I have built myself an Artist cage with my interpretation and subsequent conformation to the term Artist.
In 1993 I was working as a sheet metal worker, Sign Division, in New York City. At Serota Signs, we had a contract to fabricate works for artists such as Bruce Nauman and Stephen Antonakos. These works were mostly neon pieces of art. The artists would come to the shop with ideas which we would then figure out how to make and create, and the artists would then exhibit the finished pieces.
As usual I was working on my personal projects on the boss’s time and had them stashed under the bench. Stephen Antonakos spotted one of them and asked to see it. It was a mockup in copper and wood for a neon sculpture I had intended for my living room. Mr. Antonakos told me I was wasting my time as a fabricator because I was an artist and should be making my own art.
I had an opportunity years later to run in to him at a photo shop in the village. We were both picking up slides of our art and I thanked him for the words of encouragement which had served me well after I got laid off as a sheet metal worker. Now, thinking back I am not so sure it was a service.
I was making art for me, my family and friends. I was outside the art world and quite content. There were no thoughts of galleries, pricing, career, or market. Sure I was an artist. I was born with the desire to create order out of chaos; to find patterns and to highlight them; to tell stories and share discoveries. It is often said that it takes years to recover from art school, and I am wondering if it is not so much the school as the title and its cultural perception.
Artist as Capitalist
There is nothing wrong with making money in a capitalist environment but the artist as capitalist is a rarified role. If my perception of my role as an artist involves an ever increasing market value and a constant maintenance of my public perception then I have become a business entity. That is not a role I was born to inhabit. In fact, it is a role I have come to despise. Nothing new here. An artist who isn’t a good business person is something I hear about a lot from my fellows. I don’t even know where I am going with this. It is nothing new to me or to you. I just miss making art for art’s sake.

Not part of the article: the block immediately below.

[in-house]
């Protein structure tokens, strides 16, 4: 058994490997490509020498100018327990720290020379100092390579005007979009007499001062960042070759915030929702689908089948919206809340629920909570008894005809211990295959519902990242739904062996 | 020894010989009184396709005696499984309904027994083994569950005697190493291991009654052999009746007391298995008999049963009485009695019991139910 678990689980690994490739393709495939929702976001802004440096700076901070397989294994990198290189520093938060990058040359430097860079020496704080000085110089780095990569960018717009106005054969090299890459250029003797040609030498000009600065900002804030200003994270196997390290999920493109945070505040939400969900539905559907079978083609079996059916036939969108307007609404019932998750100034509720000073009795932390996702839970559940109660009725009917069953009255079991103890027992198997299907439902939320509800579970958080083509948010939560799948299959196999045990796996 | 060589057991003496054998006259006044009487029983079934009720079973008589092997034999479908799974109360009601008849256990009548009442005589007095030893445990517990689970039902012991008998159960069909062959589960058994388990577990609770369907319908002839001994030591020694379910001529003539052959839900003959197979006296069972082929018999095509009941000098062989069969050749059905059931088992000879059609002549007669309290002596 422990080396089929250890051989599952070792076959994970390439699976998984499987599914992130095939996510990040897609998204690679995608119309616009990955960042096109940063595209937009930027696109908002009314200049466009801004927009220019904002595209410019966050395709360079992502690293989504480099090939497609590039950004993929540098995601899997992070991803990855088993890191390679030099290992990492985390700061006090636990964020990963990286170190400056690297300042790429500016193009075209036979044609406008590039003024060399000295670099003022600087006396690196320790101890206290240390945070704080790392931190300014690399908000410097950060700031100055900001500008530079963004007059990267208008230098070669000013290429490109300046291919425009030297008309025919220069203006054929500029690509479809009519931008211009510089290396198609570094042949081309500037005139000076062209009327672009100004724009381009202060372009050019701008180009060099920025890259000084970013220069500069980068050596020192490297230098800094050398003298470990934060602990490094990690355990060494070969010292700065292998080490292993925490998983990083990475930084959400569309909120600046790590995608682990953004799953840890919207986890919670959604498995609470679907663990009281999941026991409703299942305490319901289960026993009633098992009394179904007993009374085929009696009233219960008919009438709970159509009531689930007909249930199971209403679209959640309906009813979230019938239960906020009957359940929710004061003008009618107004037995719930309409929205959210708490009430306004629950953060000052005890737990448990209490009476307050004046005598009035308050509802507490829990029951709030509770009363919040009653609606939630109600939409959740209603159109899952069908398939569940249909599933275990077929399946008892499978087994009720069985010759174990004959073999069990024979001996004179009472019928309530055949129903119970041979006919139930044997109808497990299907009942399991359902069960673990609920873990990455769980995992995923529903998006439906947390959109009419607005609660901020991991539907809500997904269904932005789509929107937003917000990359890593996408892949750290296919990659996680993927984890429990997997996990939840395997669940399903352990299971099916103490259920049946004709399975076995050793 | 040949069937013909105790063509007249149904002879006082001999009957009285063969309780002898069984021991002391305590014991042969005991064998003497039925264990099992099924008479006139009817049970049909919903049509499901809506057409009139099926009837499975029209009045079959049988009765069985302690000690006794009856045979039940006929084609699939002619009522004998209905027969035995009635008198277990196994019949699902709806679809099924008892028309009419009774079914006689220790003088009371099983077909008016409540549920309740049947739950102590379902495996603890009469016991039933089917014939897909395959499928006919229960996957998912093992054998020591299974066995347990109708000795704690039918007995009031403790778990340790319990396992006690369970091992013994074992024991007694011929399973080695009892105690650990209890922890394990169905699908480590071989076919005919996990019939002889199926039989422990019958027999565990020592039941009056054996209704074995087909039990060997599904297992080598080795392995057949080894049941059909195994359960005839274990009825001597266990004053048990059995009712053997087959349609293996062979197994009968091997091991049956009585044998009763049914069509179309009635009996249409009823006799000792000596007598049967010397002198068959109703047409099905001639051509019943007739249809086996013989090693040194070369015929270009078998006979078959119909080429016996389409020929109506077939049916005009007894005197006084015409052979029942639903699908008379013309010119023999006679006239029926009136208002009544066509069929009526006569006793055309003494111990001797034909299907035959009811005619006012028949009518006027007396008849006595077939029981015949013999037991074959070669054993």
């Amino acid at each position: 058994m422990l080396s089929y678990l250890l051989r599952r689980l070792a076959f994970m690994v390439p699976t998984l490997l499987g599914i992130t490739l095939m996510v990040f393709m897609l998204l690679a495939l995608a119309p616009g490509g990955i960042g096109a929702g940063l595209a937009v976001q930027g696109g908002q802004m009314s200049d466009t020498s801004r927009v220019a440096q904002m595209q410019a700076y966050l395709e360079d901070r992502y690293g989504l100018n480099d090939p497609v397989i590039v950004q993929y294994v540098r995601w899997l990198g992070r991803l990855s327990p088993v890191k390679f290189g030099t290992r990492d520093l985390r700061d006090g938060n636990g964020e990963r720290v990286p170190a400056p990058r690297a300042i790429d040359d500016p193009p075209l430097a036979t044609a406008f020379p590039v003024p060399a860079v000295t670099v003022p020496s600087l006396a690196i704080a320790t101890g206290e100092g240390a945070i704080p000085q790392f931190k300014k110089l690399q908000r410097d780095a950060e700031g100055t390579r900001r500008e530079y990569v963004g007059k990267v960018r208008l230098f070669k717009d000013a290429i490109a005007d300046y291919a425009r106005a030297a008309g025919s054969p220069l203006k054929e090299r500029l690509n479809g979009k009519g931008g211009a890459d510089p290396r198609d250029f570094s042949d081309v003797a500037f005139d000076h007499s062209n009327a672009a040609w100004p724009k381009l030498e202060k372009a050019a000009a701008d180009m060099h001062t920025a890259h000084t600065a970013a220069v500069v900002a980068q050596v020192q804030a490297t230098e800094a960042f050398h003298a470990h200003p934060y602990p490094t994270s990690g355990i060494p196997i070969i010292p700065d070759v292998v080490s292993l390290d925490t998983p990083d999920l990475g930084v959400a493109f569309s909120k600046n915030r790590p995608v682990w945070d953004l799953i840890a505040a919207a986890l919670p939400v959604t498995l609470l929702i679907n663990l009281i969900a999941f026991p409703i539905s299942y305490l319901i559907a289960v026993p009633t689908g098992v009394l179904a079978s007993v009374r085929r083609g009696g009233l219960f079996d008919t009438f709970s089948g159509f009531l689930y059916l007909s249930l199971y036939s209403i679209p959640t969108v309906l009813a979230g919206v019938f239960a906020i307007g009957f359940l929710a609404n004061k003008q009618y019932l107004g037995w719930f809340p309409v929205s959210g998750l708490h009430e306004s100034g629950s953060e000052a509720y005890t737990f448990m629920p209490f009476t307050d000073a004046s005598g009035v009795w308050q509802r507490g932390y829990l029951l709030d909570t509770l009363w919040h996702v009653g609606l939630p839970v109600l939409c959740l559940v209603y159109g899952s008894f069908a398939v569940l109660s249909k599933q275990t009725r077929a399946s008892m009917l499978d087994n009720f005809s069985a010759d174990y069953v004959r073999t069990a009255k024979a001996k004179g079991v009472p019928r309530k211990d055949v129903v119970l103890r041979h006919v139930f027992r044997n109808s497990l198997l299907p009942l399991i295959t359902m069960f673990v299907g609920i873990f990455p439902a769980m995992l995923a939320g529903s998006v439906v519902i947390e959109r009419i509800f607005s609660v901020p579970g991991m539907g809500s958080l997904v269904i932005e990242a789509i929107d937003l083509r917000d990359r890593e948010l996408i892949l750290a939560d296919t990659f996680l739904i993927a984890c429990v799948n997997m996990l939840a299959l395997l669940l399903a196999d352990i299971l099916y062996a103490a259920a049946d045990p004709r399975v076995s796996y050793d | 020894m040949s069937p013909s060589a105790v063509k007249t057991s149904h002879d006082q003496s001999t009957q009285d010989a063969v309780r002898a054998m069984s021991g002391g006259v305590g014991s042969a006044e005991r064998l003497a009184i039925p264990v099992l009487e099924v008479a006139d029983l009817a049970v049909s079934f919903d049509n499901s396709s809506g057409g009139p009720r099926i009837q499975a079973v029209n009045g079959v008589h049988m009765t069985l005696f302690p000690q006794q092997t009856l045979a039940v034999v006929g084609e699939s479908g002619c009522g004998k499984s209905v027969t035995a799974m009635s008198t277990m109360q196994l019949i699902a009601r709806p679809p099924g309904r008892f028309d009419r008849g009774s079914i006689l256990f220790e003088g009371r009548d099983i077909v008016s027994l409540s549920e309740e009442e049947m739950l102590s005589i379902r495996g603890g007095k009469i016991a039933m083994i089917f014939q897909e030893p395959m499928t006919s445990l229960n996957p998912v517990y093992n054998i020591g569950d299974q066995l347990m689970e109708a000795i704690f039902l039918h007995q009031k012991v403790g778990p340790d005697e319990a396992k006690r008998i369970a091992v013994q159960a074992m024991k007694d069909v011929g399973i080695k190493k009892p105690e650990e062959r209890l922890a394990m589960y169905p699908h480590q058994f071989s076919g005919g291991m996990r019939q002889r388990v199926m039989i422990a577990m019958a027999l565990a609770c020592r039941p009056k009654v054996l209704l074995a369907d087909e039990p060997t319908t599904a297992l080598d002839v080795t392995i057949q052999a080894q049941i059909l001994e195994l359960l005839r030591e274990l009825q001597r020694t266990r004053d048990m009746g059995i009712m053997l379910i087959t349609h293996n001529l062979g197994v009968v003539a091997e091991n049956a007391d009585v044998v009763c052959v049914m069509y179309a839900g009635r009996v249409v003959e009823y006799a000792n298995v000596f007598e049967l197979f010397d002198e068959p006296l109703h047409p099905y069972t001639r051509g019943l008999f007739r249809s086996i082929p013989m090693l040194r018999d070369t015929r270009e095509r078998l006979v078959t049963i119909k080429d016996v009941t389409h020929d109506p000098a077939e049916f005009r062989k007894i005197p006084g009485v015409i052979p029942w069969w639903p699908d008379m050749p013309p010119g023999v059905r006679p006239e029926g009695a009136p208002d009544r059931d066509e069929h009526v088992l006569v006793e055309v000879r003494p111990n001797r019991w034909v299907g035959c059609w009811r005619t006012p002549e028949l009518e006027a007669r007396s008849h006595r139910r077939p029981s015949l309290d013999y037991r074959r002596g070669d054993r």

I belong to an artist group in a relatively small community in Southern California. We have a gallery, contests, and an opportunity to display and sell our art. There are some retired business people finding their creativity and some lifelong artists enjoying their talents. I envy the freedom I see here to try new mediums to spend months on a landscape painting and to sell it for next to nothing.
Art World Mentality
I am stuck in this New York City art world mentality of art as a business and artist as a personality. There are hundreds of thousands of artists for whom this is never a consideration and they are free to do what they want for fun, family and friends. How did I get myself in to this headspace? It keeps me from painting and I certainly don’t make sculpture anymore.
I am looking to sell work to make room for new work. I have told myself if I can do that I will feel like making more but it’s a limitation, a boundary that serves to keep me blocked. I have a host of such stories I have heard and adopted which serve to keep me in a little box I call artist. I have a friend who calls herself a maker. A new term to free herself from the mental chains of artist. It’s not a bad idea considering my interpretation of the role has become so narrow and includes so many young people for whom the term is another lifestyle choice.
So maybe I’ll become a maker. I don’t really like the sound of it though. It sounds a lot like work, and I didn’t get into this to have to go back to work. Fabricator? Hmmm, sounds like a visual cover band. Journeyman has a nice socialist ring to it.
Artist of the Future
Assemble, the British design and architecture collective, just won the Turner prize and they don’t even think of themselves as artists. I admire the community-oriented work they do which has now been co-opted by the art world in the form of a Turner prize. Will this have the same effect as Mr. Antonakos’ blessing on my sculpture mock up? Will they start showing up at parties and having unintelligible installations at art fairs? It remains to be seen, but one thing is for sure and that is the term artist is expanding so maybe there is hope for my constrictive definition and therefore hope for my creativity.